Media India Group captures the glimpse of backstage preparations of the major dance form of Kerala – Kathakali, the art that echoes the ethnicity of Kerala.
One of the most stunning experiences is getting an opportunity to get access to the backstage of dance performers. The amount of time taken during their makeup, costume preparation and their dedication before the event performances is all that transforms a common face to a dancer. Having an opportunity to experience the backstage makeup and costume preparations of Kathakali performers, gave me an insight into these amazing and tireless world of the artistes behind the stage.
Brightly coloured faces from the backstage
During the Annual Celebration of the Tourism Festival held by the Government in the month of September 2018, I experienced the most amazing activity and photographed the most time taken efforts by the artistes of the classical dance known as Kathakali, the most famous, unusual and ancient dance form of the south Indian state of Kerala.
The backstage of Kathakali was an amazing experience to see how these people dedicate their time to make up the dancers before the event. It takes almost 2-3 hours to colour the faces which is the most important part of the dance form. Kathakali is basically considered to be the combination of five elements which includes, the facial expressions, the mudras (hand gestures) and the synchronization of hands, body, and legs which rhythmically move to form a beautiful dance form.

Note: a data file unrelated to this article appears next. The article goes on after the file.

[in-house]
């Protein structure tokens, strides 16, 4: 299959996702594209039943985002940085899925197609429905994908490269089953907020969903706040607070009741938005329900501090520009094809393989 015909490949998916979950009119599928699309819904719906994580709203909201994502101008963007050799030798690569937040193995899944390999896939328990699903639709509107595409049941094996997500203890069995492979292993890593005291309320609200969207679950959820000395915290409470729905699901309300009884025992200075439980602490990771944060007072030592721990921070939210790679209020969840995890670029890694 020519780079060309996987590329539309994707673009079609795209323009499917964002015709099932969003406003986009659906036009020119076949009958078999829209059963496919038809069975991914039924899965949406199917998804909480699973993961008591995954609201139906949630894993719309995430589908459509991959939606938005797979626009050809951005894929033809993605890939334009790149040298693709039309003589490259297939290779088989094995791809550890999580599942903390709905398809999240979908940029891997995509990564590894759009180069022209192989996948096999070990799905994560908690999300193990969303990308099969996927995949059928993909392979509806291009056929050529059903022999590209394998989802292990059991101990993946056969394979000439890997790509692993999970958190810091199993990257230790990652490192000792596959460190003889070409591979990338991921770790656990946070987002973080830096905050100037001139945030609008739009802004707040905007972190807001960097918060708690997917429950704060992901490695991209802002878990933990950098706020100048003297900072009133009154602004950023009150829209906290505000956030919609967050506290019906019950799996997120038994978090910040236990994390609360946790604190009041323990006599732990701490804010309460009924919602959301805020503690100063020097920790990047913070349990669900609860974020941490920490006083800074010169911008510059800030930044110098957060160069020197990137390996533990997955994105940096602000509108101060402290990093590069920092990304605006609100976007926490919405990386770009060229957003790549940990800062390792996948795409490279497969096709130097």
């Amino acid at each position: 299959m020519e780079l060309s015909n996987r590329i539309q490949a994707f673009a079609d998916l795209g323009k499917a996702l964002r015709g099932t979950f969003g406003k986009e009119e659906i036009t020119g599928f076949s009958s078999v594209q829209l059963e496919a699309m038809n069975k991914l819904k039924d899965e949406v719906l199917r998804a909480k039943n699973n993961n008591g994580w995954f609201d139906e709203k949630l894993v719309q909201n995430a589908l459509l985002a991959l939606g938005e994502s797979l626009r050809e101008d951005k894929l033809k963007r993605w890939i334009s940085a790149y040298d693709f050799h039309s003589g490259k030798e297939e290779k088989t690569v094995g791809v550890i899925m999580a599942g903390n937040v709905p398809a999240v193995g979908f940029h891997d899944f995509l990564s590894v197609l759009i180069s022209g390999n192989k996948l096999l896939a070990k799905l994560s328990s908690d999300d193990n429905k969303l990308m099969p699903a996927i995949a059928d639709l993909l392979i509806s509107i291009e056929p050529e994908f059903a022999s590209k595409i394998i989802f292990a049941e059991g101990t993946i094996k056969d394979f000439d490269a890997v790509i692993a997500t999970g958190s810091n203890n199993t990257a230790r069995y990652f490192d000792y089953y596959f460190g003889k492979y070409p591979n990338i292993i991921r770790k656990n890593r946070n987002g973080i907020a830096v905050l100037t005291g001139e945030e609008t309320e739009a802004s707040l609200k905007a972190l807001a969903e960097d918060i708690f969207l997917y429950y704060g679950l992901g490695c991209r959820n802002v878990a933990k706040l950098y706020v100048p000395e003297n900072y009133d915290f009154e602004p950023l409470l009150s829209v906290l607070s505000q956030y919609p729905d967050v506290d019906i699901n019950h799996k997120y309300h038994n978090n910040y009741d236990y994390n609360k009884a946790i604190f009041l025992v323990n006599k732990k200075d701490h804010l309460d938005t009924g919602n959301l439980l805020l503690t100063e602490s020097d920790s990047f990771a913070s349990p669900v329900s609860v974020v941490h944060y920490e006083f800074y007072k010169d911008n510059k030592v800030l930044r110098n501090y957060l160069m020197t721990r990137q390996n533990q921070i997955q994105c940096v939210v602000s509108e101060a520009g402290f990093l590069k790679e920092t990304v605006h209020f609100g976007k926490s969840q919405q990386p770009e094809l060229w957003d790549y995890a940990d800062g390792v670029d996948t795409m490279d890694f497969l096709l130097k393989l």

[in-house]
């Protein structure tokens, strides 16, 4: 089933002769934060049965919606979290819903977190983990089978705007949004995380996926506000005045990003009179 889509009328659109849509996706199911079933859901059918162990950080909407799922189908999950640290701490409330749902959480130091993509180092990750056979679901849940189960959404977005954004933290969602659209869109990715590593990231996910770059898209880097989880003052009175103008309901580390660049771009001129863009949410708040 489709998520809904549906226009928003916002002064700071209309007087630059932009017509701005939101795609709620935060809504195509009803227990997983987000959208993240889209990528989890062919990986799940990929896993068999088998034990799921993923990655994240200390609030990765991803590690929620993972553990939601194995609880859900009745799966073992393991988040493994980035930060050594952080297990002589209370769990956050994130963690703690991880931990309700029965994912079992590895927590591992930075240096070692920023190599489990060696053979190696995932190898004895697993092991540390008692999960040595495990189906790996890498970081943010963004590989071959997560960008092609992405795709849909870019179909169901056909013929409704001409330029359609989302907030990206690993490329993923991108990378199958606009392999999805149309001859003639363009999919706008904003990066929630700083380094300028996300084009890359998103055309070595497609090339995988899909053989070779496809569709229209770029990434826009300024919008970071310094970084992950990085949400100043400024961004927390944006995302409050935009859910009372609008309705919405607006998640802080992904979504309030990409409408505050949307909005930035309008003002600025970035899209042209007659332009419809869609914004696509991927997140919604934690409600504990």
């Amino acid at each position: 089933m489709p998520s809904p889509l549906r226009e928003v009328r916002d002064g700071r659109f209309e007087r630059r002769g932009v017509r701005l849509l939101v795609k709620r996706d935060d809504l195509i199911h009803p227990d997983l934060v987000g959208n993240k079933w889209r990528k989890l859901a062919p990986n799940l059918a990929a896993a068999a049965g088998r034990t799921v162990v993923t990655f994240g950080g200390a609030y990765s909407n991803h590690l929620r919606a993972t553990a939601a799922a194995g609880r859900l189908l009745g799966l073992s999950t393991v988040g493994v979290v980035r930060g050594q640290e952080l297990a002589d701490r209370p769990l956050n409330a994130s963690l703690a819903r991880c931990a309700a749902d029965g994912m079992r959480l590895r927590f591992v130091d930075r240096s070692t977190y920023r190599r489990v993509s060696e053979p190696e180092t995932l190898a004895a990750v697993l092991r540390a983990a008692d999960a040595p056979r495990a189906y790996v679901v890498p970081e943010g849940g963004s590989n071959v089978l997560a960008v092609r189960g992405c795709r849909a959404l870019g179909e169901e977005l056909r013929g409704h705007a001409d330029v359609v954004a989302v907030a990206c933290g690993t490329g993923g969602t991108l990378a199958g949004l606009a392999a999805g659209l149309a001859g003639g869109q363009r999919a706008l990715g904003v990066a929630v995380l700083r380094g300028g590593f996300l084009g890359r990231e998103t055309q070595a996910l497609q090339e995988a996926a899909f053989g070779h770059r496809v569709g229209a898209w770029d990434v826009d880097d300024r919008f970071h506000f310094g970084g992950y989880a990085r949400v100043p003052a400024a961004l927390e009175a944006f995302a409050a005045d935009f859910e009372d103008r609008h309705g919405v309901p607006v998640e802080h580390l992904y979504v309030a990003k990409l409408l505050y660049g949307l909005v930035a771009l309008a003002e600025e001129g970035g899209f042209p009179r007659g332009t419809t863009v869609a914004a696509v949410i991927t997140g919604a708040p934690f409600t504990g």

It takes years to learn the art of Kathakali, the performers are required to undergo intense training for the eye movements and facial expressions to deliver the meaningful mythological stories during the performances. The big red blood eyes express different emotions at every move. The epic stories are relatively from the Holy books of Hindus, like Ramayana, Mahabharata and Bhagavata Purana, and the characters are basically in the form of superhuman. The makeup is the most impressive part of this dance form, the face masks, more different shades of makeup have been introduced over the years, where the performers themselves give touch ups, they make use of herbal and natural colours which are truly insensitive to their skins, in a natural condition of light, it takes hours, patience and skills to dress up in an appropriate way.
Next comes the costume wearing where 30-40 pieces of short cloth are tied on the waist with the support of long cloth twisted like a rope, just to give a proper oval shape. On top of this a well- starched and pleated skirt is wrapped all over the waist followed by a jacket. Then comes the ornaments- gorgeous accessories, like tiny anklets around their ankles, bracelets, bangles and heavy studded gem necklaces to enhance the entire beauty of these performers.
Temi, South Sikkim
Ras Al Khaimah